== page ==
TABLE-US-00002 TABLE II Experimental results showing the hydrogen decrease in tantalum powder using this process Gas Pressure Gas Initial Hydrogen Final Hydrogen Gas Type (Bar) Temperature © Content (ppm) Content (ppm) Helium 35 500 3863 60,85 Nitrogen 35 750 3863 54,77
As noted the above experiment was performed using a standard Kinetecs 400 system, and was able to reduce hydrogen content for tantalum hydride to the 50-90 PPM level for the powder size tested. I.e. the residence time in hot sections of the standard gun was sufficient to drive most of the hydrogen out for tantalum powders less than 44 mictons in size.
The following example provides a means of designing the preheat or prechamber to produce even lower hydrogen content levels and to accommodate dehydriding larger powders that would require longer times at temperature. The results of the calculations are shown in table III below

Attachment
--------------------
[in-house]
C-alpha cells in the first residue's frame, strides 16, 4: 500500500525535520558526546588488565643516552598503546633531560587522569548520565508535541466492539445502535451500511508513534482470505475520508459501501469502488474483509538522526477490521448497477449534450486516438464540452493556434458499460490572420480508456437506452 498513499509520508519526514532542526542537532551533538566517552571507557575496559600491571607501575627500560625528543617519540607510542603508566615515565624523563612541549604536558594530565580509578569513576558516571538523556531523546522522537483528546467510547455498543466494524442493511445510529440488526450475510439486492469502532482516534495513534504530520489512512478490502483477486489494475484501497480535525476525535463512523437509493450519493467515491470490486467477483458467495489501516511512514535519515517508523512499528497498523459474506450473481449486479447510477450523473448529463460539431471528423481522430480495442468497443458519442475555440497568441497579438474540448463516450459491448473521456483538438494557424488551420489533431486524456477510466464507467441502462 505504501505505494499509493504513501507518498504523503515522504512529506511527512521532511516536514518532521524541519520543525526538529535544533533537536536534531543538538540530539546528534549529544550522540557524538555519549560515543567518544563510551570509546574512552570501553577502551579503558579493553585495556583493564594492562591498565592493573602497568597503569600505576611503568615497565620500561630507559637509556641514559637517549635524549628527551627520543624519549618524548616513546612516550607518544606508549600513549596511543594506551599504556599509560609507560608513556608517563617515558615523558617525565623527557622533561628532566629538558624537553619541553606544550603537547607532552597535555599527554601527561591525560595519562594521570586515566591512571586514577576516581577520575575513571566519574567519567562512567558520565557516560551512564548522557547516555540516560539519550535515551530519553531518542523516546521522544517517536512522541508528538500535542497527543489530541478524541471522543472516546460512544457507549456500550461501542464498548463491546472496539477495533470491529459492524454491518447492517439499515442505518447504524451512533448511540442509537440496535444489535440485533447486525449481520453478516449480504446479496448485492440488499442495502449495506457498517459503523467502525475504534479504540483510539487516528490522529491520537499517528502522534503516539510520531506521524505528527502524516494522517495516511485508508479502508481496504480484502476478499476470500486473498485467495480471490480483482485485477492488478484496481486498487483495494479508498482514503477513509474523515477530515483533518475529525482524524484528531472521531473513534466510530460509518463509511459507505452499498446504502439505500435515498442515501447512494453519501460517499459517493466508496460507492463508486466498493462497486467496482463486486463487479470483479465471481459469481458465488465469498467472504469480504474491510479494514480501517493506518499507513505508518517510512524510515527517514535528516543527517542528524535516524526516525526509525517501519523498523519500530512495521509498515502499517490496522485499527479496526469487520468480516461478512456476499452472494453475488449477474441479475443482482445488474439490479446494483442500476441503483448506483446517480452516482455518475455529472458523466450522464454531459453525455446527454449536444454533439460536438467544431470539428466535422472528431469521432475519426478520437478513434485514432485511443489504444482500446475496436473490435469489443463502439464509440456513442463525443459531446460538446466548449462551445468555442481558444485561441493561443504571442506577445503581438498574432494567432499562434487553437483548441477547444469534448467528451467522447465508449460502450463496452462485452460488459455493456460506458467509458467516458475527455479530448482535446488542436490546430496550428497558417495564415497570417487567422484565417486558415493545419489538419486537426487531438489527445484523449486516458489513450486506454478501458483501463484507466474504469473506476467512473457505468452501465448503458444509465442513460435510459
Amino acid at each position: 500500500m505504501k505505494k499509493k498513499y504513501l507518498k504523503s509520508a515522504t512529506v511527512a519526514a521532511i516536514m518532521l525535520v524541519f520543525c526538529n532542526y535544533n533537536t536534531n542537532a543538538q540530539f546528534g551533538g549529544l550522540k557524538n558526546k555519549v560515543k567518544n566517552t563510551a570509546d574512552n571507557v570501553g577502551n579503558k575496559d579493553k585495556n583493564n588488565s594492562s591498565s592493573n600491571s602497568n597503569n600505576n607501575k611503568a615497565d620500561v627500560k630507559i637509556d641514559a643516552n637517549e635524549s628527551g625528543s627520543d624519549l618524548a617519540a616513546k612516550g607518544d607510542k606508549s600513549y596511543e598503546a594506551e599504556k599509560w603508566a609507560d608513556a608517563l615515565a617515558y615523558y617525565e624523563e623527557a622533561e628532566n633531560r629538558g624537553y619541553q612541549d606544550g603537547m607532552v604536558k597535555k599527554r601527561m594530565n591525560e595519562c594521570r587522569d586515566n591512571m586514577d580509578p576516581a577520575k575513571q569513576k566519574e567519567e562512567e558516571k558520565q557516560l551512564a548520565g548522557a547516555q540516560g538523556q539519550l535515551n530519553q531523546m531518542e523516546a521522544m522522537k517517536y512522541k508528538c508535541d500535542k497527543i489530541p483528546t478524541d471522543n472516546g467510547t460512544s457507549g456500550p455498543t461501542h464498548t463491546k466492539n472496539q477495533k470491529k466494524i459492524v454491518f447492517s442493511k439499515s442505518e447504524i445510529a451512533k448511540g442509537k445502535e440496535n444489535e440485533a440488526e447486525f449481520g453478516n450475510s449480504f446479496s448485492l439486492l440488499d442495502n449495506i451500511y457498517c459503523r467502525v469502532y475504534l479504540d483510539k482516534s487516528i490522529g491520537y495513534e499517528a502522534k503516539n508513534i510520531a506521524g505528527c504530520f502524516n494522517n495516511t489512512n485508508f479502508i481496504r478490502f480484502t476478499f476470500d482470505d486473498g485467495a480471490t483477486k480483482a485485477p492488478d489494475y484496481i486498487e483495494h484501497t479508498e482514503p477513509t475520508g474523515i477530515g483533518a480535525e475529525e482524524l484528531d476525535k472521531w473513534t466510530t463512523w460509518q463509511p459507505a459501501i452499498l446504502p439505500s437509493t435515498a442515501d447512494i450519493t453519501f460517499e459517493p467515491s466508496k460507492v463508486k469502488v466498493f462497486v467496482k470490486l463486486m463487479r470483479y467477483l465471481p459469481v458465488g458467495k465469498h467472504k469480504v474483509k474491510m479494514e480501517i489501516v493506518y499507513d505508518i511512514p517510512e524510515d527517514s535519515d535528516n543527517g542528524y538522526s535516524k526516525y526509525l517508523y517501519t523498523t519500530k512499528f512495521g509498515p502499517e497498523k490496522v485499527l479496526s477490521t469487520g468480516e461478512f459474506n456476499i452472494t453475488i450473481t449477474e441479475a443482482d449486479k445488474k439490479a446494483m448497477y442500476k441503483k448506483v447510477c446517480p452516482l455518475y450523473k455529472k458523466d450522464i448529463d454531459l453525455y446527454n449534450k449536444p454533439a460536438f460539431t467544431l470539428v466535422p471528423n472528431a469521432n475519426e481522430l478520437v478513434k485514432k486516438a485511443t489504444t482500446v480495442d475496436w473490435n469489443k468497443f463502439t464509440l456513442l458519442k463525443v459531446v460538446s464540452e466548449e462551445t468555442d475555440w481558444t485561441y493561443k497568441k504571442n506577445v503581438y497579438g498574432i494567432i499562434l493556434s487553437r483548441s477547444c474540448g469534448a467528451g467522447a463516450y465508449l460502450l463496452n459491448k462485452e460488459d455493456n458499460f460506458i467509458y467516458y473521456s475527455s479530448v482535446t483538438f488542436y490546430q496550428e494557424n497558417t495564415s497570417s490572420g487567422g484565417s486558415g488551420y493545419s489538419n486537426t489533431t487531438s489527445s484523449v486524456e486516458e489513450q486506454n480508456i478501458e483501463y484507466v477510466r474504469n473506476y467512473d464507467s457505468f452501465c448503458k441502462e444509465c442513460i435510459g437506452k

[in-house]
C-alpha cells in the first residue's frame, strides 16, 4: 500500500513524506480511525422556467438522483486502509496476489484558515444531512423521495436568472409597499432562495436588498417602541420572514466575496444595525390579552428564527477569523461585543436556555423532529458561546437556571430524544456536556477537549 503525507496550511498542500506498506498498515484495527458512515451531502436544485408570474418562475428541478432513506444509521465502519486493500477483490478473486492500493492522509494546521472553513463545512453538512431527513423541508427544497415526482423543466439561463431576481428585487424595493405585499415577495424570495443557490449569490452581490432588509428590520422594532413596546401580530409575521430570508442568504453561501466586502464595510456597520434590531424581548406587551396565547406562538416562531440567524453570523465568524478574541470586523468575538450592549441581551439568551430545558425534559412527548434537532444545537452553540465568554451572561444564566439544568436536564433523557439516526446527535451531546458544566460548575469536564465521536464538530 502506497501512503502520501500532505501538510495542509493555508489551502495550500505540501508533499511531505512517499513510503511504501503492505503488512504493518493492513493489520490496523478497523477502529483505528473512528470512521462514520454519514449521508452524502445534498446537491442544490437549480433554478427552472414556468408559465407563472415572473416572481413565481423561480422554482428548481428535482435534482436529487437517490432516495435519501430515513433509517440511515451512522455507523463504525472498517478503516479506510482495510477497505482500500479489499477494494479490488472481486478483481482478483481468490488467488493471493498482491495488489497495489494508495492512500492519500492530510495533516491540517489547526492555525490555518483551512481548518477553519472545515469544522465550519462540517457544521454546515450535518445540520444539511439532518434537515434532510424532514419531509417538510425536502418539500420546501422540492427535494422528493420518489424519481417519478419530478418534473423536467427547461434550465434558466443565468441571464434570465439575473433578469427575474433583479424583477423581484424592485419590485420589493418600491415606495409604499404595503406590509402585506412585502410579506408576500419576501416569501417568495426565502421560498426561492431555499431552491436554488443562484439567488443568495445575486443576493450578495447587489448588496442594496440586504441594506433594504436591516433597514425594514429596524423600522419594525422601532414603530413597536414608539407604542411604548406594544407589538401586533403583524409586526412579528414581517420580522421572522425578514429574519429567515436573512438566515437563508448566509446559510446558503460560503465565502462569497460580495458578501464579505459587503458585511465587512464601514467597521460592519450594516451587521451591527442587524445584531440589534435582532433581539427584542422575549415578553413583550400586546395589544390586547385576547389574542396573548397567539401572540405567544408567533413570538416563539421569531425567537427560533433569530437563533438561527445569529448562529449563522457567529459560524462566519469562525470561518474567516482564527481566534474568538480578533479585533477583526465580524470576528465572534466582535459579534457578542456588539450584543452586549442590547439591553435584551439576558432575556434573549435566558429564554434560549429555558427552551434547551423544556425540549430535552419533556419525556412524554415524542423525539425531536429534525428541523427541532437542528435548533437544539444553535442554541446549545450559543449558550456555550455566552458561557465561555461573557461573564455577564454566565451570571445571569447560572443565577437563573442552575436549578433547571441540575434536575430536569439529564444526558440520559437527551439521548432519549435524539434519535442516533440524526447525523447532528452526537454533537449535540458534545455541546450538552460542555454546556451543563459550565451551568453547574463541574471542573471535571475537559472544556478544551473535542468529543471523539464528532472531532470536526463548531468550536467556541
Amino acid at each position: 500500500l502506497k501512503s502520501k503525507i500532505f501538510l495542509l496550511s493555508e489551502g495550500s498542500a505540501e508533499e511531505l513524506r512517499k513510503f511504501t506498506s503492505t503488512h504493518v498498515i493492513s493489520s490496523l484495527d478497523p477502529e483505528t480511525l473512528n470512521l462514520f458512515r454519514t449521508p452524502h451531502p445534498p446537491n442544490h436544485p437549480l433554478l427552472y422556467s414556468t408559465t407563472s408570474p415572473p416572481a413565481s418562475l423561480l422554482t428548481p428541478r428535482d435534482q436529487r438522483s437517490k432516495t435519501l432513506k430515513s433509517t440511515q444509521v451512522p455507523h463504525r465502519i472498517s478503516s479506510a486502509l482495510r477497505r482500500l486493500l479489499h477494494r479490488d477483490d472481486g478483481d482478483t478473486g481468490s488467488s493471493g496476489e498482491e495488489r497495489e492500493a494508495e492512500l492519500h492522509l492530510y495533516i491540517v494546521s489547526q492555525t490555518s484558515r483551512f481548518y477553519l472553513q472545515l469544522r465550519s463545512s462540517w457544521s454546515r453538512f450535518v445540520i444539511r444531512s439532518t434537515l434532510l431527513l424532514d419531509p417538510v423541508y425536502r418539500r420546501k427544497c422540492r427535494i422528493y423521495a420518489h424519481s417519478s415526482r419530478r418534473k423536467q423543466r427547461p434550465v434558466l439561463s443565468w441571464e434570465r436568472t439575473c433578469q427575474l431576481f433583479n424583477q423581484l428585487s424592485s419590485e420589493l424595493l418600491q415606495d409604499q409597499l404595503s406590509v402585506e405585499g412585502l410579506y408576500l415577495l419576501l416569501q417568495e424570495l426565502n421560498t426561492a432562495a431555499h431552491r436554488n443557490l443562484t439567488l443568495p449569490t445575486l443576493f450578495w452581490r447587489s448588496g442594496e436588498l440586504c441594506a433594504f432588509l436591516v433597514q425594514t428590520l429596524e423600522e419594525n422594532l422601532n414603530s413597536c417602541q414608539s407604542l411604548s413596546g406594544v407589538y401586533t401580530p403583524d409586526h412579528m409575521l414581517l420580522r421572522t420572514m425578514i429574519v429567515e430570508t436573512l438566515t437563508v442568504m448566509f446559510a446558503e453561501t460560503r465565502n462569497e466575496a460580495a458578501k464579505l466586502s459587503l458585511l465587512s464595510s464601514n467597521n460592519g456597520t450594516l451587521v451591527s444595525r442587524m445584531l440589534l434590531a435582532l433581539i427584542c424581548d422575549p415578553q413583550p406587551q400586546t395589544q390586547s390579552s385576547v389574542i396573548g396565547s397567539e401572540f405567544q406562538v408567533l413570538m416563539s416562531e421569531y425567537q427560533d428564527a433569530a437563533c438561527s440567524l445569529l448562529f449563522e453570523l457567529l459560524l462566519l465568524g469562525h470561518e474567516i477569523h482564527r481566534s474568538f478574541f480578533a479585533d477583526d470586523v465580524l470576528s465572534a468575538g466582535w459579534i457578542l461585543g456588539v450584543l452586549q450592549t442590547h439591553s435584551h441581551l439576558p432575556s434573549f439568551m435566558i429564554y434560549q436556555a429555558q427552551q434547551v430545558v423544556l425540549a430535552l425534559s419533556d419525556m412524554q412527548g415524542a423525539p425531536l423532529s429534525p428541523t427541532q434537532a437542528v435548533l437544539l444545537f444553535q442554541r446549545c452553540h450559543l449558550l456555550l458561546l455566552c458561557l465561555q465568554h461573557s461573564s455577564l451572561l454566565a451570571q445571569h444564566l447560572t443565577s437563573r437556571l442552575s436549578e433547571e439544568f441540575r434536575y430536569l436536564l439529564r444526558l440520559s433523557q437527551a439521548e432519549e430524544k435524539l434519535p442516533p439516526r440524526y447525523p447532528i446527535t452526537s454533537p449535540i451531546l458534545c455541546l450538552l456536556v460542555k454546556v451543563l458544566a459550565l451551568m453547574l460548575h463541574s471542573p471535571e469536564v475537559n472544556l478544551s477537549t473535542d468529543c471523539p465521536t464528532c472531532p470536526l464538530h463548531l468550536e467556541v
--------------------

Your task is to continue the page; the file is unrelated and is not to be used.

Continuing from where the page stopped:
TABLE-US-00003 TABLE 1 Example calculations to determine prechamber configuration. Tantalum (10 um) Niobium (10 um) H = 4000 ppm H = 9900 ppm Avg. Particle Temperature in the prechamber (C.) 750 750 Initial Particle Velocity at the nozzle inlet (m/sec) 4.49E-02 4.37E-02 Dehydriding Time (100 ppm) (sec) 1.31E-03 1.10E-03 Dehydriding Time (50 ppm) (sec) 1.49E-03 1.21E-03 Dehydriding Time (10 ppm) (sec) 1.86E-03 1.44E-03 Prechamber Residence Time (sec) 1.86E-03 1.44E-03 Avg. Particle Velocity in the Prechamber (m/sec) 4.00E-02 4.00E-02 Prechamber Length (mm) 0.074 0.058 Tantalum (400 um) Niobium (400 um) H = 4000 ppm) H = 9900 ppm Avg. Particle Temperature in the prechamber (C.) 750 750 Initial Particle Velocity at the nozzle inlet (m/sec) 3.46E-04 6.73E-04 Dehydriding Time (100 ppm) (sec) 2.09E+00 1.75E+00 Dehydriding Time (50 ppm) (sec) 2.39E+00 1.94E+00 Dehydriding Time (10 ppm) (sec) 2.97E+00 2.30E+00 Prechamber Residence Time (sec) 2.97 2.30 Avg. Particle Velocity in the Prechamber (m/sec) 3.00E-04 6.00E-04 Prechamber Length (mm) 0.892 1.382